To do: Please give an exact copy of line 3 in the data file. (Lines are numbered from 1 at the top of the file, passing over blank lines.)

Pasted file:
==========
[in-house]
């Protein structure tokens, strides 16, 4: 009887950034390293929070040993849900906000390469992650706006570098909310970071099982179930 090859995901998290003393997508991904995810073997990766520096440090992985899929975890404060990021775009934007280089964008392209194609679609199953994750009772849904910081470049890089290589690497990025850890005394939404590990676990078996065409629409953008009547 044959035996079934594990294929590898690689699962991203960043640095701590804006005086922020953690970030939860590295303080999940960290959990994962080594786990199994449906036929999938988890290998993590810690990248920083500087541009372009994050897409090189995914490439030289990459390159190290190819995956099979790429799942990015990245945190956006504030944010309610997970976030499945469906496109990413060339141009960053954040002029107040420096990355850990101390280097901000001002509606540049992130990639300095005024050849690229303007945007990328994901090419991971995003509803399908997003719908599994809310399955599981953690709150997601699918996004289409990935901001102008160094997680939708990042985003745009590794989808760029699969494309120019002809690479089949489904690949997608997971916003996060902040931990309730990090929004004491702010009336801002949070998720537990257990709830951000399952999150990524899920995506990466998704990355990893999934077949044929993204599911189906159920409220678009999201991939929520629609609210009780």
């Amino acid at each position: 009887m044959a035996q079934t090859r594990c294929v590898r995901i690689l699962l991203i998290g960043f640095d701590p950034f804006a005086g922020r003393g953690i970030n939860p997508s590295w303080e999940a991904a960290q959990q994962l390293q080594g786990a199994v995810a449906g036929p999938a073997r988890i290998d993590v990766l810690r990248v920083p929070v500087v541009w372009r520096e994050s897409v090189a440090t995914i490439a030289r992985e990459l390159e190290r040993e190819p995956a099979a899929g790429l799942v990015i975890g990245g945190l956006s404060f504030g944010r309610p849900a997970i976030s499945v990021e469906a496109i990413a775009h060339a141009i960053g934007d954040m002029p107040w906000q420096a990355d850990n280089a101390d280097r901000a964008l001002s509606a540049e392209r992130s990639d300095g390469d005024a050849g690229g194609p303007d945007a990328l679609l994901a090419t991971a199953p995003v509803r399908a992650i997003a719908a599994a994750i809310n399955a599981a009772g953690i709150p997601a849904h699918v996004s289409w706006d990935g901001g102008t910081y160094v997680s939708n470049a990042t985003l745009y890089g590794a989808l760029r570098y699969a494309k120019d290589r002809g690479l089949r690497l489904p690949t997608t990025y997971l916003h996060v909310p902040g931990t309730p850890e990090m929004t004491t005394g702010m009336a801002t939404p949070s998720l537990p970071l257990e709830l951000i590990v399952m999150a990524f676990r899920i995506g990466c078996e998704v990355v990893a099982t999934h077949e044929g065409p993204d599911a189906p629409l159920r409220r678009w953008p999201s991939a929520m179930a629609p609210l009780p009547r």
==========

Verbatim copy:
């Amino acid at each position: 009887m044959a035996q079934t090859r594990c294929v590898r995901i690689l699962l991203i998290g960043f640095d701590p950034f804006a005086g922020r003393g953690i970030n939860p997508s590295w303080e999940a991904a960290q959990q994962l390293q080594g786990a199994v995810a449906g036929p999938a073997r988890i290998d993590v990766l810690r990248v920083p929070v500087v541009w372009r520096e994050s897409v090189a440090t995914i490439a030289r992985e990459l390159e190290r040993e190819p995956a099979a899929g790429l799942v990015i975890g990245g945190l956006s404060f504030g944010r309610p849900a997970i976030s499945v990021e469906a496109i990413a775009h060339a141009i960053g934007d954040m002029p107040w906000q420096a990355d850990n280089a101390d280097r901000a964008l001002s509606a540049e392209r992130s990639d300095g390469d005024a050849g690229g194609p303007d945007a990328l679609l994901a090419t991971a199953p995003v509803r399908a992650i997003a719908a599994a994750i809310n399955a599981a009772g953690i709150p997601a849904h699918v996004s289409w706006d990935g901001g102008t910081y160094v997680s939708n470049a990042t985003l745009y890089g590794a989808l760029r570098y699969a494309k120019d290589r002809g690479l089949r690497l489904p690949t997608t990025y997971l916003h996060v909310p902040g931990t309730p850890e990090m929004t004491t005394g702010m009336a801002t939404p949070s998720l537990p970071l257990e709830l951000i590990v399952m999150a990524f676990r899920i995506g990466c078996e998704v990355v990893a099982t999934h077949e044929g065409p993204d599911a189906p629409l159920r409220r678009w953008p999201s991939a929520m179930a629609p609210l009780p009547r």